Auburn braces for Saturday mail stoppage
Money woes – not sleet, rain or snow – have canceled Auburn’s Saturday mail delivery service.
Auburn will join the rest of the country in a move to five-day-a-week deliveries from six, the U.S. Postal Service announced Wednesday. The move by the cash-strapped postal service is expected to start Aug. 5 and save $2 billion annually.
A regional postal service spokesman said Wednesday that more local information will be provided as the Saturday shutdown date moves closer, but that post office boxes will remain available at offices currently open Saturdays like Auburn’s Nevada Street location.
Ralph Petty, the Sacramento post office customer relations spokesman, said that mail would continue to be delivered to homes and businesses – either at centralized delivery points in neighborhoods or individual addresses – Mondays through Fridays.
But deliveries would be halted on Saturdays, he said.
“Sure, there are going to be adjustments, including businesses getting out information about weekend sales,” Petty said. “This is designed to save the post office $2 billion. We want to remain viable.”
Petty said that a Postal Service survey indicates seven in 10 people support a reduction in costs through canceling Saturday deliveries.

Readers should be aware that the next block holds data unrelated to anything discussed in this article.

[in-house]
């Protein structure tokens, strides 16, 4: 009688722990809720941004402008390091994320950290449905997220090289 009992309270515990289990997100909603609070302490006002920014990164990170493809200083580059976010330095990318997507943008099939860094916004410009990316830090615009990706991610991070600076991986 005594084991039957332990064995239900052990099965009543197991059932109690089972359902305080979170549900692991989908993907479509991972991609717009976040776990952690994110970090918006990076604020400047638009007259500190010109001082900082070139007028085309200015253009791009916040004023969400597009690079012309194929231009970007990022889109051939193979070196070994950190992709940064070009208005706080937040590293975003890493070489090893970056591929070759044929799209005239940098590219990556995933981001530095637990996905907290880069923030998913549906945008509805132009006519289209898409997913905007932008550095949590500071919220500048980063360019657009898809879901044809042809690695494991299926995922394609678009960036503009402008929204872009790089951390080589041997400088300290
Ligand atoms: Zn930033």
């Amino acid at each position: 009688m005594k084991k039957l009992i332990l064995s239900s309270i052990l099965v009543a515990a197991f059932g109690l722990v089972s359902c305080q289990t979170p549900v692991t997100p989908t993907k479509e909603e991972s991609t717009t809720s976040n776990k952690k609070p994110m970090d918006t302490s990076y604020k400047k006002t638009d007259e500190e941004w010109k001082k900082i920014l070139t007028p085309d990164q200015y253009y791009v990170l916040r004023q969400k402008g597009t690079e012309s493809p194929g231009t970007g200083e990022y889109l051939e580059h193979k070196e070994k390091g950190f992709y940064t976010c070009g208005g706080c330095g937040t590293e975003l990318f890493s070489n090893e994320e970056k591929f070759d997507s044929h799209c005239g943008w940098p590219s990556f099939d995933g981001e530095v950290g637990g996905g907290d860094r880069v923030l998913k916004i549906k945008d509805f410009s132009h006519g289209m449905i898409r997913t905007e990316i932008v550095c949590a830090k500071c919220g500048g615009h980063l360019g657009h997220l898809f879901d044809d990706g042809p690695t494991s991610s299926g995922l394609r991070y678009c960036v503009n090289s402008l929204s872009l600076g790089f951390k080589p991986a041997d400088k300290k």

Post office jobs should be safe because of the collective bargaining agreement now in place, Petty said. Instead, the plan will depend on moving workers to other jobs, retirement and natural attrition.
Rented post boxes will continue to get deliveries on Saturday, Petty said. While the ramifications of the delivery shutdown were still unknown at Auburn’s Station A post office in Old Town – established in the 1850s – it’s possible that there will be increased demand for post boxes there, said the location’s Patricia Sparks.
The historic postal station has about 30 of its 160 boxes still available for rental and is open Saturdays. The cost for a small box is $54 a year.
“It’s not busy on Saturdays – depending on the time of year and weather, Mondays seem to be our busiest days,” Sparks said. “But I’m sure if you’re waiting for a check, it would be convenient to have it delivered Saturday.”
Glen Cleveland, an Auburn resident since the late 1950s, said that his neighborhood carrier just retired after 32 years. The loss of Saturday deliveries will have a small impact.
“It’s nice to get Saturday delivery but I don’t see it (a noticeable effect),” Cleveland said. “If you can’t learn to live with a little change like that, you’re hidebound. It still beats the Pony Express.”
The Associated Press reported that the Postal Service is in the middle of a major restructuring throughout its retail, delivery and mail processing operations. Since 2006, it has cut annual costs by about $15 billion, reduced the size of its career workforce by 193,000 or by 28 percent, and has consolidated more than 200 mail processing locations, officials say.
The agency in November reported an annual loss of a record $15.9 billion for the last budget year and forecast more red ink in 2013.
Linda Robinson, owner of Old Town Auburn’s Sun River Clothing Co., said that she believes America and Auburn will adjust.
“If this is really going to happen, people will get the hang of it and work their schedules around it,” Robinson said. “People get used to things. Look at high gas prices – even though people don’t like them.”
The Associated Press contributed to this report.